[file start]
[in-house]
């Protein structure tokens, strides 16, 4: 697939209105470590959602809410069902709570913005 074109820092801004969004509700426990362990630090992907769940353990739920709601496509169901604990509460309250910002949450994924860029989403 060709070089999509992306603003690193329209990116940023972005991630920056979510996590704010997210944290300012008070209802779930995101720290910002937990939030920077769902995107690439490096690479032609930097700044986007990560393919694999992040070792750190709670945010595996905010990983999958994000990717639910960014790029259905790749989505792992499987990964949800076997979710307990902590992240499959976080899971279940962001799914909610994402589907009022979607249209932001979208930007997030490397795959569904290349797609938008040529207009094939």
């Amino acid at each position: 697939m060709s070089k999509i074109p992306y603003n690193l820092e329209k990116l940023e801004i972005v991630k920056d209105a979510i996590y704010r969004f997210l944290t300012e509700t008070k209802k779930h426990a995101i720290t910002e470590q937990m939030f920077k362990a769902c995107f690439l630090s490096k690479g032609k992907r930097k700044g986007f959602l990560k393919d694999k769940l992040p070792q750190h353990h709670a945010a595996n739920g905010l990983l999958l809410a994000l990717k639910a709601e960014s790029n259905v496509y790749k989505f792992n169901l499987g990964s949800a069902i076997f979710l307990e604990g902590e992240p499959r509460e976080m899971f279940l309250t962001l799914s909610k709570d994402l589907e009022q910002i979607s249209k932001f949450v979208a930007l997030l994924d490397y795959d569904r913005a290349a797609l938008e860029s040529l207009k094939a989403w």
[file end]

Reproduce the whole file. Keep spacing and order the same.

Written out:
[in-house]
């Protein structure tokens, strides 16, 4: 697939209105470590959602809410069902709570913005 074109820092801004969004509700426990362990630090992907769940353990739920709601496509169901604990509460309250910002949450994924860029989403 060709070089999509992306603003690193329209990116940023972005991630920056979510996590704010997210944290300012008070209802779930995101720290910002937990939030920077769902995107690439490096690479032609930097700044986007990560393919694999992040070792750190709670945010595996905010990983999958994000990717639910960014790029259905790749989505792992499987990964949800076997979710307990902590992240499959976080899971279940962001799914909610994402589907009022979607249209932001979208930007997030490397795959569904290349797609938008040529207009094939």
């Amino acid at each position: 697939m060709s070089k999509i074109p992306y603003n690193l820092e329209k990116l940023e801004i972005v991630k920056d209105a979510i996590y704010r969004f997210l944290t300012e509700t008070k209802k779930h426990a995101i720290t910002e470590q937990m939030f920077k362990a769902c995107f690439l630090s490096k690479g032609k992907r930097k700044g986007f959602l990560k393919d694999k769940l992040p070792q750190h353990h709670a945010a595996n739920g905010l990983l999958l809410a994000l990717k639910a709601e960014s790029n259905v496509y790749k989505f792992n169901l499987g990964s949800a069902i076997f979710l307990e604990g902590e992240p499959r509460e976080m899971f279940l309250t962001l799914s909610k709570d994402l589907e009022q910002i979607s249209k932001f949450v979208a930007l997030l994924d490397y795959d569904r913005a290349a797609l938008e860029s040529l207009k094939a989403w």